I hear the wine choice is extensive, but I behave and stick to the one glass (more room for food). After the likes of ox heart with heritage beetroot and roasted pheasant, the meal is finished with a Matcha tea custard. I polish off my own, and my friend’s (additional guests £95).

I practically roll out, clutching a goodie bag.

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The Matcha Cream Tart

6 things I learnt when I took a Michelin star masterclass

Chefs are only stressy on TV: I had the idea that this kitchen would be full of screaming, rude, egotistical chefs. I was completely wrong. Everyone seemed blissfully mindful whilst chopping the days food. Perhaps I saw the calm before the storm.

Chefs don’t get days off: Especially head chefs. Not only is the best standard important to Asimakis, who lives next door to the restaurant, but a solid team that are trained well. ‘I want to give them my heart and knowledge. When I feel that they are ready I will start having my time off’.

How to cook a lobster: Half a kilogram of lobster (500g) needs to be cooked in rapidly boiling court bouillon for one minute. A court bouillon is a rich stock or ‘briefly boiled liquid’  that is used to poach other foods such as seafood and not served with the final meal. Then, take the pot off the heat and let it cook in the liquid for another seven minutes. Take the lobster out and let it come to room temperature before breaking it down.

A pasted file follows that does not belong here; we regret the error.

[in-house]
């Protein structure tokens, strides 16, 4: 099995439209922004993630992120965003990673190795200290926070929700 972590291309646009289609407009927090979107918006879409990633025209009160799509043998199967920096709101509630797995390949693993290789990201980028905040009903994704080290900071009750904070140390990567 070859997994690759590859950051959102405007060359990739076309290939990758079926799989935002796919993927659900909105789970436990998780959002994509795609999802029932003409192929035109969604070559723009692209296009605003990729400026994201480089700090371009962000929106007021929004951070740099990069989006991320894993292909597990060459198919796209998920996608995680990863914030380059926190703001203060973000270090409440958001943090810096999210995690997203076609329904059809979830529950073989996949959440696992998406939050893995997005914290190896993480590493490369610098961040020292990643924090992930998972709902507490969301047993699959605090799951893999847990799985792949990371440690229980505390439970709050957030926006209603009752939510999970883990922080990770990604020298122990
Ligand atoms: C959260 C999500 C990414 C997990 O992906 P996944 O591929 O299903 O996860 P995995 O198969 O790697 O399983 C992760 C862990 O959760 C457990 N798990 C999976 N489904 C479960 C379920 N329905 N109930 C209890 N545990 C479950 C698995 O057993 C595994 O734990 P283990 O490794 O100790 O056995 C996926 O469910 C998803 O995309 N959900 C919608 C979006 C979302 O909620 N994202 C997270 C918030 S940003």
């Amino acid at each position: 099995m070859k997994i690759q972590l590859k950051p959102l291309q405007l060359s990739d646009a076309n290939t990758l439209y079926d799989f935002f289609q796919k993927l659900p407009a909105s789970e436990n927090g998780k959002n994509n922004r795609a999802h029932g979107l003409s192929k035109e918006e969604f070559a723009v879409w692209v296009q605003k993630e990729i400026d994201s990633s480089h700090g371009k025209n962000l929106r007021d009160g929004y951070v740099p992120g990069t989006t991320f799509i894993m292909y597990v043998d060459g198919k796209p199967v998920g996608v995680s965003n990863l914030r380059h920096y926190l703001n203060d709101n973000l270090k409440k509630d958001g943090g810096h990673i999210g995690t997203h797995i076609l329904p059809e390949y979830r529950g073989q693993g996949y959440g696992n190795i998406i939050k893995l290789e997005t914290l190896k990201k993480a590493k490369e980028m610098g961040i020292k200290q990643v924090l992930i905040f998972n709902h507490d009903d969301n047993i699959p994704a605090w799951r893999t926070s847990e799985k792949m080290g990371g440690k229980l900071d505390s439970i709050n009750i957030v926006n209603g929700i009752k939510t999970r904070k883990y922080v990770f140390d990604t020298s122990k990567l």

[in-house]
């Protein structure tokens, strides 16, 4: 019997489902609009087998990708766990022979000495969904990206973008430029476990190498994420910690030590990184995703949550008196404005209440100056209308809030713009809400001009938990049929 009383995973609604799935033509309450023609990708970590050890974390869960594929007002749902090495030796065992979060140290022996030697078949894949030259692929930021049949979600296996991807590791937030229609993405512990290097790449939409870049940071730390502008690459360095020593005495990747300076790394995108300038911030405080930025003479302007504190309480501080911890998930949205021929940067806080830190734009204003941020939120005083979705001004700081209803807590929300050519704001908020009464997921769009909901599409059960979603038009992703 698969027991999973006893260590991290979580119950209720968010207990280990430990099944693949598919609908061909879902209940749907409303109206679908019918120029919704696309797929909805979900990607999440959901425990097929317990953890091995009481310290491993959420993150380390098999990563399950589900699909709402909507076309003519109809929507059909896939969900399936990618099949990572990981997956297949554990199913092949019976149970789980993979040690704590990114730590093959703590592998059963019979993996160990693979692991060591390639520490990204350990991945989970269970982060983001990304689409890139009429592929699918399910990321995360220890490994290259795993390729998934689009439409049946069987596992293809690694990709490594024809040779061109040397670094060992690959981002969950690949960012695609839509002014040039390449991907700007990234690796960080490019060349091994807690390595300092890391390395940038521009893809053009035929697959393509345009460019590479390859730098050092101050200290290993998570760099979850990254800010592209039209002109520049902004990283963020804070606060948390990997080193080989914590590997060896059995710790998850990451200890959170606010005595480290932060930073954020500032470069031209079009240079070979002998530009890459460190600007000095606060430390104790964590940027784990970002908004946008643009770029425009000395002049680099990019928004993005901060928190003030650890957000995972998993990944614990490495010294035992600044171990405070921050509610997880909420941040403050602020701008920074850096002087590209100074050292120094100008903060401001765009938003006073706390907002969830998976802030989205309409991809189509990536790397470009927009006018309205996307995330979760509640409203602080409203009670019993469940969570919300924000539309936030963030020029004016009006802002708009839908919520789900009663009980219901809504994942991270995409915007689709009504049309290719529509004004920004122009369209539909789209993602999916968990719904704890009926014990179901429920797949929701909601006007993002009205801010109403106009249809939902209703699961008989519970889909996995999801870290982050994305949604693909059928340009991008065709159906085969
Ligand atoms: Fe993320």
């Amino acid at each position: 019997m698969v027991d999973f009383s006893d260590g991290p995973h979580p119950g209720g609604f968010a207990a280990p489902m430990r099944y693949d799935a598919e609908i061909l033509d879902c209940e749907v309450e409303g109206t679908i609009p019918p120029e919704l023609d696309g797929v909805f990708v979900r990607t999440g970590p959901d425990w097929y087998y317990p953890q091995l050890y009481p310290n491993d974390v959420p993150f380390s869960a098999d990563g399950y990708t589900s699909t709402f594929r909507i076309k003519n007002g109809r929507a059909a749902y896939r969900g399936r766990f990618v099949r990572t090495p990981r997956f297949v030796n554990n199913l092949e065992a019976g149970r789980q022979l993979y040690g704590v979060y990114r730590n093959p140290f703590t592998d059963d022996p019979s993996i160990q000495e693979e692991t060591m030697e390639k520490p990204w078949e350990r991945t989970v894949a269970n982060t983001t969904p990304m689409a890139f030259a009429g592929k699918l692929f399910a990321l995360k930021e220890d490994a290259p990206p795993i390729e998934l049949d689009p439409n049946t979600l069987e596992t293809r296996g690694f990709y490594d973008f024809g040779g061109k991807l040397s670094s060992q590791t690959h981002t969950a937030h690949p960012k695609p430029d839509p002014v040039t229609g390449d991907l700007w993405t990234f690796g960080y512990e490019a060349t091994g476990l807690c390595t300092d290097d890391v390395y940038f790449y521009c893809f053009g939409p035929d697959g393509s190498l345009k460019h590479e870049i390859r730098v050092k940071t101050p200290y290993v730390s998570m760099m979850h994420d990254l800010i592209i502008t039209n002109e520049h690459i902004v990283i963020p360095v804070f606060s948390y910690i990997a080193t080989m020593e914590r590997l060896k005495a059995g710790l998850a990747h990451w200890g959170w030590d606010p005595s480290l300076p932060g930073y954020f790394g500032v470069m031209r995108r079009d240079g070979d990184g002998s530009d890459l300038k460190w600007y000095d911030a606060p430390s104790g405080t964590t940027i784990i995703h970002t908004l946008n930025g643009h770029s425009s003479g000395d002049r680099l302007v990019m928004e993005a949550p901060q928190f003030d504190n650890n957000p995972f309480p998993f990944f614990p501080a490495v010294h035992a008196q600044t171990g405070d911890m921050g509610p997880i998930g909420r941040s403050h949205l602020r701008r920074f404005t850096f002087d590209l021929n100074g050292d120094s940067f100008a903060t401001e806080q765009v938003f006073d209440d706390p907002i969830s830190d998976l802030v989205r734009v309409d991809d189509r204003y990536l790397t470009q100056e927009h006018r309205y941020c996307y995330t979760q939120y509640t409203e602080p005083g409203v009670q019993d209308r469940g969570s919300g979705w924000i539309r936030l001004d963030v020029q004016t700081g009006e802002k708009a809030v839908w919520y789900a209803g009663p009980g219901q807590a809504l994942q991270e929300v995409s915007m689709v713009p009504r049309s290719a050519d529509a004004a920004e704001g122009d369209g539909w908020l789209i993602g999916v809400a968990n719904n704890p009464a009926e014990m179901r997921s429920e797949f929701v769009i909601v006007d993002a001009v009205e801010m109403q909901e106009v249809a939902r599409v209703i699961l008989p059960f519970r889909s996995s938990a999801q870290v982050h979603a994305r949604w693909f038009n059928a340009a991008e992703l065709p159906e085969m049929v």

Only the best ingredients are used: Well, obvs. But not only are the ingredients fresh they’re also seasonal, making the most of what nature has to offer.

Vegans can eat Michelin star, too: It’s near impossible to find existing Michelin or super special restaurants round London who cater for the needs of the plant-based. Asimakis noticed this and says, ‘It’s their choice to be vegan and it’s my pleasure to accommodate them. I love meat and fish and I will always have it in my meals. But I want to be able to give an amazing experience to everyone’.

It’s all in the detail: It’s so much easier to appreciate food when you know the level of attention that has gone into it. Clever tricks such as using biscuit crumbs under ice cream to keep it slipping and a dash of olive oil to make edible glitter stick to a plate make give Michelin star food its artistic edge.

Pied à Terre Masterclass is £195 pp for half a day, with bread-making, preparation of 4 courses, goodie bag and 4 course lunch prepared by the head chef with wine matching. Future Dates 29 January and 02, 09, 16, 23 February. Call 020 7636 1178 to purchase vouchers.